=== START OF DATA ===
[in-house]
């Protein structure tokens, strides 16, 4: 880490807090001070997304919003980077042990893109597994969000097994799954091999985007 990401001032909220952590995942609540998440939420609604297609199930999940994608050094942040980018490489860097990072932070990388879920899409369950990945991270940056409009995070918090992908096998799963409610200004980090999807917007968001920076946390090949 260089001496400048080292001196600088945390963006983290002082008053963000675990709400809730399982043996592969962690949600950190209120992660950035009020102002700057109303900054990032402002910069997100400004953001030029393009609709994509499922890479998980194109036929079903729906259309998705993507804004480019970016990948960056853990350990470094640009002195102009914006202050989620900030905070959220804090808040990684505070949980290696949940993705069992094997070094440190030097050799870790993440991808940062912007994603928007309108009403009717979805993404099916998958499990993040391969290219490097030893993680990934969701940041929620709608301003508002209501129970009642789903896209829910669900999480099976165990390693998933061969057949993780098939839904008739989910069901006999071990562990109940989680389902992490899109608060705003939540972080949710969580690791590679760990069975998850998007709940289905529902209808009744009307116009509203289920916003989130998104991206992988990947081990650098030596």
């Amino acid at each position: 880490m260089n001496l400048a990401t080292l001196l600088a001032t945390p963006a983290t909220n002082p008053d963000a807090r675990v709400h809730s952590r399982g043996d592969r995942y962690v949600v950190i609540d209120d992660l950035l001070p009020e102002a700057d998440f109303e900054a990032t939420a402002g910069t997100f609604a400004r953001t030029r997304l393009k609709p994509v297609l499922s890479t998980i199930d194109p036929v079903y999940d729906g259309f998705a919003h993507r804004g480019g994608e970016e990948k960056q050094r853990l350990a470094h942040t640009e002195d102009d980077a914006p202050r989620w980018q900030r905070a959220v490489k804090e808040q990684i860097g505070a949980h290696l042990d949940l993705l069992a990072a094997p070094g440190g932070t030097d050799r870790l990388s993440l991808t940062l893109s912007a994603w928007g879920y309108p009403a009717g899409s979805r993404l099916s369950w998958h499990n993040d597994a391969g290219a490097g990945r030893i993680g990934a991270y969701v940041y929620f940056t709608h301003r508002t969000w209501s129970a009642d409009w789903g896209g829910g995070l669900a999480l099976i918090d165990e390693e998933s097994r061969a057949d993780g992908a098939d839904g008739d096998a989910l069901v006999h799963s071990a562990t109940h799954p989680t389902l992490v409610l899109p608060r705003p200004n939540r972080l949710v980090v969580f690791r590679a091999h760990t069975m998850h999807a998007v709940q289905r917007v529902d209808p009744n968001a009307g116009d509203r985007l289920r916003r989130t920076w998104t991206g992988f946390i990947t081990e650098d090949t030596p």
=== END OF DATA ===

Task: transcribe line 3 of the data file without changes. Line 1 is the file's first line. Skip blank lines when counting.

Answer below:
């Amino acid at each position: 880490m260089n001496l400048a990401t080292l001196l600088a001032t945390p963006a983290t909220n002082p008053d963000a807090r675990v709400h809730s952590r399982g043996d592969r995942y962690v949600v950190i609540d209120d992660l950035l001070p009020e102002a700057d998440f109303e900054a990032t939420a402002g910069t997100f609604a400004r953001t030029r997304l393009k609709p994509v297609l499922s890479t998980i199930d194109p036929v079903y999940d729906g259309f998705a919003h993507r804004g480019g994608e970016e990948k960056q050094r853990l350990a470094h942040t640009e002195d102009d980077a914006p202050r989620w980018q900030r905070a959220v490489k804090e808040q990684i860097g505070a949980h290696l042990d949940l993705l069992a990072a094997p070094g440190g932070t030097d050799r870790l990388s993440l991808t940062l893109s912007a994603w928007g879920y309108p009403a009717g899409s979805r993404l099916s369950w998958h499990n993040d597994a391969g290219a490097g990945r030893i993680g990934a991270y969701v940041y929620f940056t709608h301003r508002t969000w209501s129970a009642d409009w789903g896209g829910g995070l669900a999480l099976i918090d165990e390693e998933s097994r061969a057949d993780g992908a098939d839904g008739d096998a989910l069901v006999h799963s071990a562990t109940h799954p989680t389902l992490v409610l899109p608060r705003p200004n939540r972080l949710v980090v969580f690791r590679a091999h760990t069975m998850h999807a998007v709940q289905r917007v529902d209808p009744n968001a009307g116009d509203r985007l289920r916003r989130t920076w998104t991206g992988f946390i990947t081990e650098d090949t030596p």